As a Cornell Engineer, I spend a good amount of my time on assignments and studying for prelims. However, I try to have a balance outside of the classroom as well. It is important to expand your horizons for a few reasons: first, getting hands-on experience and gaining transferable skills comes from being involved in clubs and activities, but it also allows you to meet other people and have social opportunities! In my time at Cornell, I have joined organizations such as project teams, sororities, and societies. It has been a great experience for me to meet people and gain experiences.

When it comes to organizations that I am actively a part of, I am involved in two project teams, I am in an engineering sorority, and I also was a peer advisor in the college of engineering for incoming freshmen. I joined my first project team in my freshmen spring semester called Engineers for a Sustainable World, which is a big project team with a lot of different projects. As someone who wants to go into renewable energy, this was a great way for me to meet other people interested in that field as well as learning about other areas of sustainability. My first project that I worked on was a retractable wind turbine prototype, and I got to learn technical skills and transferable skills that are gained from working with others on a project. Currently, the new project that I am on is called Smart Controls where we are working with the Office of Sustainability to detect faults in meter readings on campus. In addition, I am also on a project team called Cornell University Sustainable Design where I am on a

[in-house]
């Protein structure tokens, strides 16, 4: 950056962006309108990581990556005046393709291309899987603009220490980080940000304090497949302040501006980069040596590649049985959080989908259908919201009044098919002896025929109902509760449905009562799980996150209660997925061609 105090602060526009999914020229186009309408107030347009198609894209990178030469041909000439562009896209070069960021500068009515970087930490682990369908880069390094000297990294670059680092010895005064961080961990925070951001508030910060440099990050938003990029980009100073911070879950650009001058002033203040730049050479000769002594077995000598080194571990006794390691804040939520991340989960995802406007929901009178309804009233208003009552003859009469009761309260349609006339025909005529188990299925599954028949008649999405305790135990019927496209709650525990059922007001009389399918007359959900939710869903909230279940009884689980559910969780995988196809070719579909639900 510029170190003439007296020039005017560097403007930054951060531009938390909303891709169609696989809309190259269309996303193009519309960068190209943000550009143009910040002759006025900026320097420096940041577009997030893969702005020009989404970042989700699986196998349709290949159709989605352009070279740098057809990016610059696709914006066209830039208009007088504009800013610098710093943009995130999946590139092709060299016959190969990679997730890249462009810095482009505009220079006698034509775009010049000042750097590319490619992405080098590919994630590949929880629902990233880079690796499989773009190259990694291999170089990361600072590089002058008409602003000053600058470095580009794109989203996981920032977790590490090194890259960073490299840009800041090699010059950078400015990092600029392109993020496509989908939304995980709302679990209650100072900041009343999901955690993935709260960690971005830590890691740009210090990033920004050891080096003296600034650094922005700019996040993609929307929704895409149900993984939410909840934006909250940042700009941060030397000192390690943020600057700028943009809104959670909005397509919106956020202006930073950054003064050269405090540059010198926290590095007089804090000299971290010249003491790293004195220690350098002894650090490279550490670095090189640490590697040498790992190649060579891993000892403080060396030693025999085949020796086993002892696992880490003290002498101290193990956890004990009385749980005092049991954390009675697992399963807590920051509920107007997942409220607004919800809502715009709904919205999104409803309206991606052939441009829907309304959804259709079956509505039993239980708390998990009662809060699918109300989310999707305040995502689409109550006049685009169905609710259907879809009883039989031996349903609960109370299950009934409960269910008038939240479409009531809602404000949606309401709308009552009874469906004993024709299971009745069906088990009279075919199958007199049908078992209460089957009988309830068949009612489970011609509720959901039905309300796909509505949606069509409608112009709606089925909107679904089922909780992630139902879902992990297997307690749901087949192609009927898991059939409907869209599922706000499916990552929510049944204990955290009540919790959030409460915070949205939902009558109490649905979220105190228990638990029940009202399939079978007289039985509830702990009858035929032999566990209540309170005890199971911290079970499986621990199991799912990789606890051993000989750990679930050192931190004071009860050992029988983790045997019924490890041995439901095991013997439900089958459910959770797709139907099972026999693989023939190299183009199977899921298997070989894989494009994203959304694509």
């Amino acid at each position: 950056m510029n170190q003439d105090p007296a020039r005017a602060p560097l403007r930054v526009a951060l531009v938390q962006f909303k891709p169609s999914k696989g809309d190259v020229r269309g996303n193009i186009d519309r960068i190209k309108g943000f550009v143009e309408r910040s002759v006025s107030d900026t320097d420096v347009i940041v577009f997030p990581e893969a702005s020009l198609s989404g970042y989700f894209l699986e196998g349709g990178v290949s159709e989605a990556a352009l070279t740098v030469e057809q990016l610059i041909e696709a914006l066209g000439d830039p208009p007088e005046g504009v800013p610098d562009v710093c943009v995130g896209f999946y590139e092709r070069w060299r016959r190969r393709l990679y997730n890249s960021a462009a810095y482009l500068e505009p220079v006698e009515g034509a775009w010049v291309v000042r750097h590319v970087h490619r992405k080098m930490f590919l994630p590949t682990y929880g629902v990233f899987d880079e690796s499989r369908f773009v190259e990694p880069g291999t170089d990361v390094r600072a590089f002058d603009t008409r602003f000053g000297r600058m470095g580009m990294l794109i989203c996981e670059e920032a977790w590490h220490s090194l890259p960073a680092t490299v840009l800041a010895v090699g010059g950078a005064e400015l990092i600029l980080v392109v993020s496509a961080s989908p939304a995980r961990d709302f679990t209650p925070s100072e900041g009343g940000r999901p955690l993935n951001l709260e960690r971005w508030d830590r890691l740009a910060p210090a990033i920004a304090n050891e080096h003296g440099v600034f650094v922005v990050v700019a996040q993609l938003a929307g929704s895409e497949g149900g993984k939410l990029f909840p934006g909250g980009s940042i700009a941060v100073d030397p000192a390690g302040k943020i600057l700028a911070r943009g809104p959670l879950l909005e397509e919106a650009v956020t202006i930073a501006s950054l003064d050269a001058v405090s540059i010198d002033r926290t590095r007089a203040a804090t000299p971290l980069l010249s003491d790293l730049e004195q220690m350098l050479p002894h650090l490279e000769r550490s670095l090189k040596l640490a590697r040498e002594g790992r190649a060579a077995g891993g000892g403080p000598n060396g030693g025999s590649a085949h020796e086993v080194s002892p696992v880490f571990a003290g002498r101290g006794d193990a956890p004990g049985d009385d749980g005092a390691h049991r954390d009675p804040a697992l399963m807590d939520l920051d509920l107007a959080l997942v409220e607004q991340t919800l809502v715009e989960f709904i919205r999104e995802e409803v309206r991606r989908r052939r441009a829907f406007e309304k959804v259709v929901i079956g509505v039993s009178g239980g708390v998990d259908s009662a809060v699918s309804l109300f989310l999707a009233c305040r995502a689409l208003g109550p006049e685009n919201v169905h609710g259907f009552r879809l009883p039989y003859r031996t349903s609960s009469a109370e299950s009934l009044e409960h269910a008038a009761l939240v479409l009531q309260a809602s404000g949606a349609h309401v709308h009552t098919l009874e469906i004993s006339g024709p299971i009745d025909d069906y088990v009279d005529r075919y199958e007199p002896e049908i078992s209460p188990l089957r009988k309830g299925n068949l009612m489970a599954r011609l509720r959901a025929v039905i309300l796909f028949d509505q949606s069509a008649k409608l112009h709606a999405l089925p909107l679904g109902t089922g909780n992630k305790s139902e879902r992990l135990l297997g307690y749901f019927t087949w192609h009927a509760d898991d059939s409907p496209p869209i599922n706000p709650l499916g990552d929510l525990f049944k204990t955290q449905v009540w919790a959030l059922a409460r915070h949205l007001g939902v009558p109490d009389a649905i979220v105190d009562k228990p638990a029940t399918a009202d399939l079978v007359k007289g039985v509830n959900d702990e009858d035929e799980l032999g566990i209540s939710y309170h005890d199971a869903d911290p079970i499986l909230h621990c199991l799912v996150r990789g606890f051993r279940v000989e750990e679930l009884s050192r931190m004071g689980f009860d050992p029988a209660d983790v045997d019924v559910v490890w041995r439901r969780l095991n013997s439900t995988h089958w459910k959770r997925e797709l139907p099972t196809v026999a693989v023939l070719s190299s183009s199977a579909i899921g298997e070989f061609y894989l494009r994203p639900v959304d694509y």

Cornell Engineering has a lot of clubs and societies where they offer programs for anyone to take part in. A very common program that clubs do is a mentorship program where you are paired with upperclassmen who can act as a “mentor” and you meet with your mentorship group regularly throughout the semester. I did this for two different clubs, Women in Computing at Cornell and the Institute for Electricity and Electronics Engineers. These kinds of societies also have information sessions with companies, social opportunities, and professional development workshops which can be very beneficial to learn from and bond with fellow students.

 project called Aquaculture, and I am working on the electrical wiring and software behind devices to detect temperatures and pH in the waters to ensure safety for the fish that are being farmed. Both of these project teams have given me connections to others who are interested in sustainability as well as hands-on experience. 

I am also a part of an engineering sorority called Alpha Omega Epsilon which has been a great way for me to bond with other women in STEM. It allowed me to meet more upperclassmen who could give advice about classes and general engineering-related topics. It also has given me social opportunities to make more friends and has been a really great experience for me. 

Overall, being involved outside of the classroom has been really important to me in my experience at Cornell because while I am here to study and get my degree, college is a really unique time in life and it is good to take advantage of the opportunities that are presented to meet others. It is a great way to make friends and have a sense of community, which is overall better for mental health and probably one of the most important aspects of being involved. It is also a good way to develop skills and connections that can benefit you in the long run. Some great ways to learn more about these opportunities are to go to club fest, follow organizations on social media, and pay attention to the sundial emails and announcements in your classes that advertise organizations.

—Sarah, electrical and computer engineering